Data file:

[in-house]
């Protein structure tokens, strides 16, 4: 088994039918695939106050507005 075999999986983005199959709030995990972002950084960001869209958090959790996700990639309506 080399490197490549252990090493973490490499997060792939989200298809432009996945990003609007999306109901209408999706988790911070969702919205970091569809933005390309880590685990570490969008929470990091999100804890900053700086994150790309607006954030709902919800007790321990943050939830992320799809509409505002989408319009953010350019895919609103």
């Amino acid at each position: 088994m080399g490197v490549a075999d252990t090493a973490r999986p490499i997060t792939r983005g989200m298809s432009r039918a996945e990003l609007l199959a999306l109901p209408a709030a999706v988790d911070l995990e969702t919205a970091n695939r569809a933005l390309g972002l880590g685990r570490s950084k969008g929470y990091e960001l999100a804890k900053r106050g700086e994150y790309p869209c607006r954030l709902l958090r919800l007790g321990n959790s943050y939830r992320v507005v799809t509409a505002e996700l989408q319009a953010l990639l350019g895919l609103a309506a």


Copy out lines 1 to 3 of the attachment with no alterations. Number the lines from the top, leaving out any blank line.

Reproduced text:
[in-house]
């Protein structure tokens, strides 16, 4: 088994039918695939106050507005 075999999986983005199959709030995990972002950084960001869209958090959790996700990639309506 080399490197490549252990090493973490490499997060792939989200298809432009996945990003609007999306109901209408999706988790911070969702919205970091569809933005390309880590685990570490969008929470990091999100804890900053700086994150790309607006954030709902919800007790321990943050939830992320799809509409505002989408319009953010350019895919609103």
């Amino acid at each position: 088994m080399g490197v490549a075999d252990t090493a973490r999986p490499i997060t792939r983005g989200m298809s432009r039918a996945e990003l609007l199959a999306l109901p209408a709030a999706v988790d911070l995990e969702t919205a970091n695939r569809a933005l390309g972002l880590g685990r570490s950084k969008g929470y990091e960001l999100a804890k900053r106050g700086e994150y790309p869209c607006r954030l709902l958090r919800l007790g321990n959790s943050y939830r992320v507005v799809t509409a505002e996700l989408q319009a953010l990639l350019g895919l609103a309506a």